I think I'll buy it, I am told this is a Big Un without the rotor set but for an arai drum, if I can't make is work for a tandem I'll make it wotk for my loaded touring bike which current has 135 spacing. Again thanks for for your endorsement that this is a good hub, I hadn't seen one for a while.
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Old 12-04-05, 01:12 AM   #5
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Quote:
Originally Posted by vosyer
Thanks Richard,

I think I'll buy it, I am told this is a Big Un without the rotor set but for an arai drum, if I can't make is work for a tandem I'll make it wotk for my loaded touring bike which current has 135 spacing. Again thanks for for your endorsement that this is a good hub, I hadn't seen one for a while.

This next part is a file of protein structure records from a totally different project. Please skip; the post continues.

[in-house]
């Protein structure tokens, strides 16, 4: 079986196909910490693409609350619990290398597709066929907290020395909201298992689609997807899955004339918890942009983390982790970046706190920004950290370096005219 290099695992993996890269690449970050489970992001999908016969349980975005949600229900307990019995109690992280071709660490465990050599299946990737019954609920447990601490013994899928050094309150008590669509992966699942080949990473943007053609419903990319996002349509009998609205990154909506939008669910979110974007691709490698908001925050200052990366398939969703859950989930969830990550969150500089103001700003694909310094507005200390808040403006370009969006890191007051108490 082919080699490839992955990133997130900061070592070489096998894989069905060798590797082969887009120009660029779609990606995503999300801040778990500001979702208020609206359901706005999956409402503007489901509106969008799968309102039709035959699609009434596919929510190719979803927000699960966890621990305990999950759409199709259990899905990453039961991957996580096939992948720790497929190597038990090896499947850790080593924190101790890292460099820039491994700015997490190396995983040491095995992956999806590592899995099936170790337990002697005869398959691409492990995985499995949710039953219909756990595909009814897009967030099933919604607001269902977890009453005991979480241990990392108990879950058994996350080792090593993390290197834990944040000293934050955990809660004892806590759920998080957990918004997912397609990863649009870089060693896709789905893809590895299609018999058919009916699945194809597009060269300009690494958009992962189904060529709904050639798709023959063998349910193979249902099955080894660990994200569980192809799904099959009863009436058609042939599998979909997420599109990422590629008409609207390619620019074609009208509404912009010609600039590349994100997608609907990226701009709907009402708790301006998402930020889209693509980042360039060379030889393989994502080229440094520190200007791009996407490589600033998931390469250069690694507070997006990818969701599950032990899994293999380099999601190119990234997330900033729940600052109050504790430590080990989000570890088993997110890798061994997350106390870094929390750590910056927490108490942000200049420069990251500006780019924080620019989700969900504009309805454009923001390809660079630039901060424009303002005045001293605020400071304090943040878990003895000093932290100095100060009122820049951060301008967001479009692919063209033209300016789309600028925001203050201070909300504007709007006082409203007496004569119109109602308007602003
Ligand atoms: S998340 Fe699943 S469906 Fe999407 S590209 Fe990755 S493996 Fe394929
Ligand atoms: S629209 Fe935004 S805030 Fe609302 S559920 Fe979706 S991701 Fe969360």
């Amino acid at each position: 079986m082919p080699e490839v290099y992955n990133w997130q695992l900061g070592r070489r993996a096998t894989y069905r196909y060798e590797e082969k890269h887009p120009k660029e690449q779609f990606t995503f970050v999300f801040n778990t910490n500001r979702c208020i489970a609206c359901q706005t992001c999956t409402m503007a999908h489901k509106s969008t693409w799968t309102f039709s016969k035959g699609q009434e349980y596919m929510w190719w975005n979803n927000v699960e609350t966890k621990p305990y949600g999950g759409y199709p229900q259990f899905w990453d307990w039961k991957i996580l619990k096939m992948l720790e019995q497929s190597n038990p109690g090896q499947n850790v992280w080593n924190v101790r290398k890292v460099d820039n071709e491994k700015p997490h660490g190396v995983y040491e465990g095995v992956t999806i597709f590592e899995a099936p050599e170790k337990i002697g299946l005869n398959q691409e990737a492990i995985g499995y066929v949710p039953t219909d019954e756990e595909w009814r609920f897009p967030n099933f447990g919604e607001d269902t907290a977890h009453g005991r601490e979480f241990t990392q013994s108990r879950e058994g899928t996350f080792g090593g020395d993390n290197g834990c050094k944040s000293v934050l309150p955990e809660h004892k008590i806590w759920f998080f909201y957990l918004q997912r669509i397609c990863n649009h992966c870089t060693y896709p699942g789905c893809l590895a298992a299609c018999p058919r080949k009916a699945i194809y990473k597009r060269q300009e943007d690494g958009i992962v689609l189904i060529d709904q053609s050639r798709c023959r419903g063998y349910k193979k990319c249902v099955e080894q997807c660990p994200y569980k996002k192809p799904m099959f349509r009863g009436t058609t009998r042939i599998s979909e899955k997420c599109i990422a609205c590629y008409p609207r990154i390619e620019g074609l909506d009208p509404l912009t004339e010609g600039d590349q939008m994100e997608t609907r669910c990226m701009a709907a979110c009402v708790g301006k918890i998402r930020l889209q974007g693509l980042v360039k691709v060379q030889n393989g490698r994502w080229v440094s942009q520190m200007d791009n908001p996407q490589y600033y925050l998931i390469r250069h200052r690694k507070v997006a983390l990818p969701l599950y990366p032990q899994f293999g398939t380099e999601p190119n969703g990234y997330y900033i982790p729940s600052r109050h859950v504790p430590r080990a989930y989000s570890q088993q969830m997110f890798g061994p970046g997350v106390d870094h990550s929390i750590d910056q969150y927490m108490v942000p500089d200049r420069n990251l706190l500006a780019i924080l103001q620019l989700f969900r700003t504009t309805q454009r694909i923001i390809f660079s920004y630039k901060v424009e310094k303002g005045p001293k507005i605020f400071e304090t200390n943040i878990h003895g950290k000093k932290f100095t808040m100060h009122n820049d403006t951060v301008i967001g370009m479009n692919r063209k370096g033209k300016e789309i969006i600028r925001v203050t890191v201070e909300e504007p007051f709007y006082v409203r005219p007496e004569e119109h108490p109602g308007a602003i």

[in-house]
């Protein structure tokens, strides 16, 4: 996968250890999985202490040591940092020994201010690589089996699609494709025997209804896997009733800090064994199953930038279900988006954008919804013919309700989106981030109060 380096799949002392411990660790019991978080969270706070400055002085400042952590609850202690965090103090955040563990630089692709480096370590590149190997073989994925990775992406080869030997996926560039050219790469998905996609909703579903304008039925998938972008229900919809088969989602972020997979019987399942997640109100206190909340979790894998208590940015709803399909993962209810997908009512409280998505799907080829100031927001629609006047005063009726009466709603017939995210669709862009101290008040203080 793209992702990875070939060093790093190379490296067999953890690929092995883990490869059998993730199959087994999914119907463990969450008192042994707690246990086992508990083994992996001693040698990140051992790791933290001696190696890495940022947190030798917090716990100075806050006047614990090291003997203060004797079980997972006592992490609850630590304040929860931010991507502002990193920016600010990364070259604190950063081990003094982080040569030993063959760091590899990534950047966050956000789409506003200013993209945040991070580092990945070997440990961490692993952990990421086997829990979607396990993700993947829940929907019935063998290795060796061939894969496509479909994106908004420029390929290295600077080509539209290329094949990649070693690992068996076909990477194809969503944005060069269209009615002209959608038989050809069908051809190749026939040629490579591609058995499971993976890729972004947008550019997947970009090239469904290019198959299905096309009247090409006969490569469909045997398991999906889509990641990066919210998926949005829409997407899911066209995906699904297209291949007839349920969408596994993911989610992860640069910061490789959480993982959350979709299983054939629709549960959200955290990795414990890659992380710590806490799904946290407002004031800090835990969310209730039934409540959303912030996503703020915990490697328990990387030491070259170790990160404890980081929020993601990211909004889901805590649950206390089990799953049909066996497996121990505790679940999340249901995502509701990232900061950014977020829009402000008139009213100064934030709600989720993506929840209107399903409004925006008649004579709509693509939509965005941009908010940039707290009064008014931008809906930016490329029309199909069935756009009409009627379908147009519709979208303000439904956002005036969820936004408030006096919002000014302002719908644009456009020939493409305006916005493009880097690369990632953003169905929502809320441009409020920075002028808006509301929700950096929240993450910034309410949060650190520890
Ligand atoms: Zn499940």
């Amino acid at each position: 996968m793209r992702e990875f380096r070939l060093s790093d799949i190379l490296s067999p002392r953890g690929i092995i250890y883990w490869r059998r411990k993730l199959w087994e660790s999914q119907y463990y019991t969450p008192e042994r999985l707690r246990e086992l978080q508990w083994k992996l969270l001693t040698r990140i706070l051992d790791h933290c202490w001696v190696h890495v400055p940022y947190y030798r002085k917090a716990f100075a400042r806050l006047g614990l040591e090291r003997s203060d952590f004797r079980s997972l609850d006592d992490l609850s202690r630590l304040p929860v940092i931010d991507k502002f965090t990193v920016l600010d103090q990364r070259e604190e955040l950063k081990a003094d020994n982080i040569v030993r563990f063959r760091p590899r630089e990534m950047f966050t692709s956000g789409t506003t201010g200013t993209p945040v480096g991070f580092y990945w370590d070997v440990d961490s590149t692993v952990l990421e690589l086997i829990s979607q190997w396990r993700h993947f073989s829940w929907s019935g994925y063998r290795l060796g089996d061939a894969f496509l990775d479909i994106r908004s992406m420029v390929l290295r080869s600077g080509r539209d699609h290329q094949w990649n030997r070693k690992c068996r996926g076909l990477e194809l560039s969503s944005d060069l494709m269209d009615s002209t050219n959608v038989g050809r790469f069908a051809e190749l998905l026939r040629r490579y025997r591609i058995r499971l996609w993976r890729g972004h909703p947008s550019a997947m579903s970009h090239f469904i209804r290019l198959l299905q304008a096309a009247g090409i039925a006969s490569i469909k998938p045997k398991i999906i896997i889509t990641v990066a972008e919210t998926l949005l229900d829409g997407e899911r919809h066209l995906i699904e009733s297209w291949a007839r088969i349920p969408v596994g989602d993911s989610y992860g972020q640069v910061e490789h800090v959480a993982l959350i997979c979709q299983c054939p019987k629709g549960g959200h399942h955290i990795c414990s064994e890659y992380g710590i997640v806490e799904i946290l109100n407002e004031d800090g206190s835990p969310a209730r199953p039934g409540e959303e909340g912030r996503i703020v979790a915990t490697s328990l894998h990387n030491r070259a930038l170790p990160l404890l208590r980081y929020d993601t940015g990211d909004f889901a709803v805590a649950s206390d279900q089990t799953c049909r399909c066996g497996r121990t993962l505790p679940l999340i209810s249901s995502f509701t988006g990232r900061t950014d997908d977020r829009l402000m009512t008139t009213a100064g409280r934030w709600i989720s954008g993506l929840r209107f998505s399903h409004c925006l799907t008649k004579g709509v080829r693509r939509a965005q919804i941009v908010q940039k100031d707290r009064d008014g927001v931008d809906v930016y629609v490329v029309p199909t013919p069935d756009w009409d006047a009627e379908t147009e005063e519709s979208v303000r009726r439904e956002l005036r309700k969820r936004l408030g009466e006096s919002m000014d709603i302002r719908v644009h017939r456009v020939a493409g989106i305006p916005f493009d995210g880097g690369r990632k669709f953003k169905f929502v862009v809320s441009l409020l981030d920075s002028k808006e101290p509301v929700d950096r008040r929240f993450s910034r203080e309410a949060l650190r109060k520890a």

I'm glad I can help, I never see one in use with a Arai drum, but i'm sure will last you a few bikes.
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Old 12-04-05, 02:11 AM   #6
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If you contact Hope, or a Hope dealer, They can supply the relevant spacers to space it out to 145mm. It will require a retrue/ rebuild on the wheel though, as if you just add a spacer on one side, it will put the dishing of the wheel out.
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Old 12-06-05, 12:39 PM   #7